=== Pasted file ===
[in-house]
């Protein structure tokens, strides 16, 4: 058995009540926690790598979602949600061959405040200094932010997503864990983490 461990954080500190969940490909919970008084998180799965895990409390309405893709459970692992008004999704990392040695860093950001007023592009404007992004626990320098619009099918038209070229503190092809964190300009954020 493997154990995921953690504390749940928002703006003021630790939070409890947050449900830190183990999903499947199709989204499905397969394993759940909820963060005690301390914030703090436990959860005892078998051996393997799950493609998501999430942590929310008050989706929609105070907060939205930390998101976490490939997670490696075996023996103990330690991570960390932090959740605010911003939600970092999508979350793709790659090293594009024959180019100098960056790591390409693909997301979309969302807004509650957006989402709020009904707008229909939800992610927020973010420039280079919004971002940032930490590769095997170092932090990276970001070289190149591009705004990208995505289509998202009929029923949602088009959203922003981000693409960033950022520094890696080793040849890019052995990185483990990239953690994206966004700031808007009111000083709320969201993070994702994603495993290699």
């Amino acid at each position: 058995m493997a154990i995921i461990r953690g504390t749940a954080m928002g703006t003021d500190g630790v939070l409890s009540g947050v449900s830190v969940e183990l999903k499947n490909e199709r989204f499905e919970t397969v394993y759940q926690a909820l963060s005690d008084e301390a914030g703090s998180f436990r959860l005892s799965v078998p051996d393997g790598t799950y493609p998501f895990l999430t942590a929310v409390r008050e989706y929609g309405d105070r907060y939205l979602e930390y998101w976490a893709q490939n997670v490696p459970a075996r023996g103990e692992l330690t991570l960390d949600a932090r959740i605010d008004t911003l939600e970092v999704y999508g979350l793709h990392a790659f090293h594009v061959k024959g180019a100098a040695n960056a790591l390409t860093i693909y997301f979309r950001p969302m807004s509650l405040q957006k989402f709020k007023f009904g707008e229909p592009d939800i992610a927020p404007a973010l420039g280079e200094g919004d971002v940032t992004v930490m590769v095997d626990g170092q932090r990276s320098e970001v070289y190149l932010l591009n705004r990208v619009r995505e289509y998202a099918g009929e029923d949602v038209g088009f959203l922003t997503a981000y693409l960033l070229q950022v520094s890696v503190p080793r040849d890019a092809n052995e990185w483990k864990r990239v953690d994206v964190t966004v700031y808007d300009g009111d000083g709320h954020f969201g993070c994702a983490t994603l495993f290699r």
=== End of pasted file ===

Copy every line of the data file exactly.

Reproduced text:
[in-house]
């Protein structure tokens, strides 16, 4: 058995009540926690790598979602949600061959405040200094932010997503864990983490 461990954080500190969940490909919970008084998180799965895990409390309405893709459970692992008004999704990392040695860093950001007023592009404007992004626990320098619009099918038209070229503190092809964190300009954020 493997154990995921953690504390749940928002703006003021630790939070409890947050449900830190183990999903499947199709989204499905397969394993759940909820963060005690301390914030703090436990959860005892078998051996393997799950493609998501999430942590929310008050989706929609105070907060939205930390998101976490490939997670490696075996023996103990330690991570960390932090959740605010911003939600970092999508979350793709790659090293594009024959180019100098960056790591390409693909997301979309969302807004509650957006989402709020009904707008229909939800992610927020973010420039280079919004971002940032930490590769095997170092932090990276970001070289190149591009705004990208995505289509998202009929029923949602088009959203922003981000693409960033950022520094890696080793040849890019052995990185483990990239953690994206966004700031808007009111000083709320969201993070994702994603495993290699």
């Amino acid at each position: 058995m493997a154990i995921i461990r953690g504390t749940a954080m928002g703006t003021d500190g630790v939070l409890s009540g947050v449900s830190v969940e183990l999903k499947n490909e199709r989204f499905e919970t397969v394993y759940q926690a909820l963060s005690d008084e301390a914030g703090s998180f436990r959860l005892s799965v078998p051996d393997g790598t799950y493609p998501f895990l999430t942590a929310v409390r008050e989706y929609g309405d105070r907060y939205l979602e930390y998101w976490a893709q490939n997670v490696p459970a075996r023996g103990e692992l330690t991570l960390d949600a932090r959740i605010d008004t911003l939600e970092v999704y999508g979350l793709h990392a790659f090293h594009v061959k024959g180019a100098a040695n960056a790591l390409t860093i693909y997301f979309r950001p969302m807004s509650l405040q957006k989402f709020k007023f009904g707008e229909p592009d939800i992610a927020p404007a973010l420039g280079e200094g919004d971002v940032t992004v930490m590769v095997d626990g170092q932090r990276s320098e970001v070289y190149l932010l591009n705004r990208v619009r995505e289509y998202a099918g009929e029923d949602v038209g088009f959203l922003t997503a981000y693409l960033l070229q950022v520094s890696v503190p080793r040849d890019a092809n052995e990185w483990k864990r990239v953690d994206v964190t966004v700031y808007d300009g009111d000083g709320h954020f969201g993070c994702a983490t994603l495993f290699r």